West Virginia Department of Arts, Culture & History

Grave Creek Mound Archaeological Complex in Moundsville Announces Free March Programming


MOUNDSVILLE, W.Va. – Grave Creek Mound Archaeological Complex in Moundsville will present an archaeology lecture and the Marshall County Student Art Show during its lineup of special events in March. Both programs are free and open to the public.

“Submerged Prehistoric Archaeology in Northwest Florida”: At 7 p.m. on Thursday, March 26, Adam M. Burke, an archaeologist with the Center for the Study of the First Americans at the Department of Anthropology at Texas A&M University, College Station, Texas, will discuss some of North America’s earliest human inhabitants by using underwater archaeology to examine the fossil record and environmental data in northwest Florida. Burke’s program takes the audience to the bottom of the Aucilla River, which flows through a rugged and sparsely populated slice of Florida’s Big Bend region as it meanders to the Gulf of Mexico. The river is home to one of the richest assemblages of Quaternary Period fossils in North America. The dive team researchers who investigated the area have discovered stone, bone, and ivory tools crafted by early Native Americans and the remains of now-extinct animals that litter the riverbed. Burke will display Pleistocene fossils for examination and discussion after the talk.

Field work has taken Burke to sites across the United States, including Florida, California, Oregon, Nevada and Idaho. He has a bachelor’s degree in history from Wilkes University, Wilkes-Barre, Pa., a master’s degree in applied archaeology from Indiana University of Pennsylvania, Indiana, Pa., and will be working on his Ph.D. in Anthropology at Texas A&M University with a focus on Paleoindian chert acquisition as it relates to mobility and land use.

33rd Annual Marshall County Student Art Show: An opening reception for the exhibit will be held from 2-4 p.m. on Saturday, March 28. The exhibit features artwork by local middle and high school students and will be on display through Tuesday, April 14.

Participating schools include Cameron Middle and High schools, John Marshall High School, Sherrard Middle School and Moundsville Middle School. The exhibition is produced by students from the Cameron High School Art Club and is coordinated by Vickie Jenree, art teacher and club advisor.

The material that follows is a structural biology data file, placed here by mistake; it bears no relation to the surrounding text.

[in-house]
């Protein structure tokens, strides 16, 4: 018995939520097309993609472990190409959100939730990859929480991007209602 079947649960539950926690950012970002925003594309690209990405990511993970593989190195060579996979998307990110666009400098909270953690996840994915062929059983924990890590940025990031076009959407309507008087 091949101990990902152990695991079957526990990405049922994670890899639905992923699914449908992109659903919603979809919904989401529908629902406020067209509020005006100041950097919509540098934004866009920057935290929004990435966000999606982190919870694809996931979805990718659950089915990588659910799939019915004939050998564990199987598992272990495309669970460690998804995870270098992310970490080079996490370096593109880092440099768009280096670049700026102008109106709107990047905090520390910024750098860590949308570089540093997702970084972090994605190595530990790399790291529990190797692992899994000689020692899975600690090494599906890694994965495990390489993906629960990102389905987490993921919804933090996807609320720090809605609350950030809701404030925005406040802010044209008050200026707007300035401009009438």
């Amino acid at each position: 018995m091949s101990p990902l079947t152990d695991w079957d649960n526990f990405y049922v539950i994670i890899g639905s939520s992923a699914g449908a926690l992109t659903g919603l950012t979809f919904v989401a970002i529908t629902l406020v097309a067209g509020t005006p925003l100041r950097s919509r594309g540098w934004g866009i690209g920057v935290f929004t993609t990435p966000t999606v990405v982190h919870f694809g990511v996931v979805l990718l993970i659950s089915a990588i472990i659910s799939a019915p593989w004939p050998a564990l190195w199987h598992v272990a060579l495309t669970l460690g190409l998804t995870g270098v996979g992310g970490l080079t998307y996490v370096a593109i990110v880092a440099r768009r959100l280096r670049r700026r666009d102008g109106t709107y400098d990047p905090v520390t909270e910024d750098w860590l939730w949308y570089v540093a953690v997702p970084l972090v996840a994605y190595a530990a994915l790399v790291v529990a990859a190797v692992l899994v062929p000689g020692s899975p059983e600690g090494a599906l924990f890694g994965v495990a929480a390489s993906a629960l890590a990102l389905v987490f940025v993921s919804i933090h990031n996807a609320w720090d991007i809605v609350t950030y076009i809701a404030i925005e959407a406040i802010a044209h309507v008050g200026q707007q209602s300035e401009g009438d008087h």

Two West Liberty University art instructors, Moonjung Kang, associate professor of graphic design, and Sarah Davis, instructor of graphic design, will serve as judges. Top prizes include $50 savings bonds donated by BB&T.

“We at Grave Creek Mound Archaeological Complex look forward to hosting this event that showcases the talent of our young local artists,” said Jeremy Kohus, site manager.

For more information about the lecture, art show, or other events at Grave Creek Mound, contact Andrea Keller, cultural program coordinator, at (304) 843-4128 or email her at andrea.k.keller@wv.gov.

Operated by the West Virginia Division of Culture and History, Grave Creek Mound Archaeological Complex features the largest conical burial mound in the New World and ranks as one of the largest earthen mortuary mounds anywhere in the world. The Delf Norona Museum, located at 801 Jefferson Avenue,  is open from 9 a.m. to 5 p.m. Tuesday through Saturday. It is closed Sunday and Monday.

The West Virginia Division of Culture and History is an agency within the West Virginia Department of Education and the Arts with Kay Goodwin, Cabinet Secretary. The division, led by Commissioner Randall Reid-Smith, brings together the past, present and future through programs and services focusing on archives and history, arts, historic preservation and museums. For more information about the division’s programs, events and sites, visit www.wvculture.org. The Division of Culture and History is an Equal Opportunity/Affirmative Action Employer.

MEDIA NOTE: A photograph of Adam Burke is linked: Adam Burke on a research dive.



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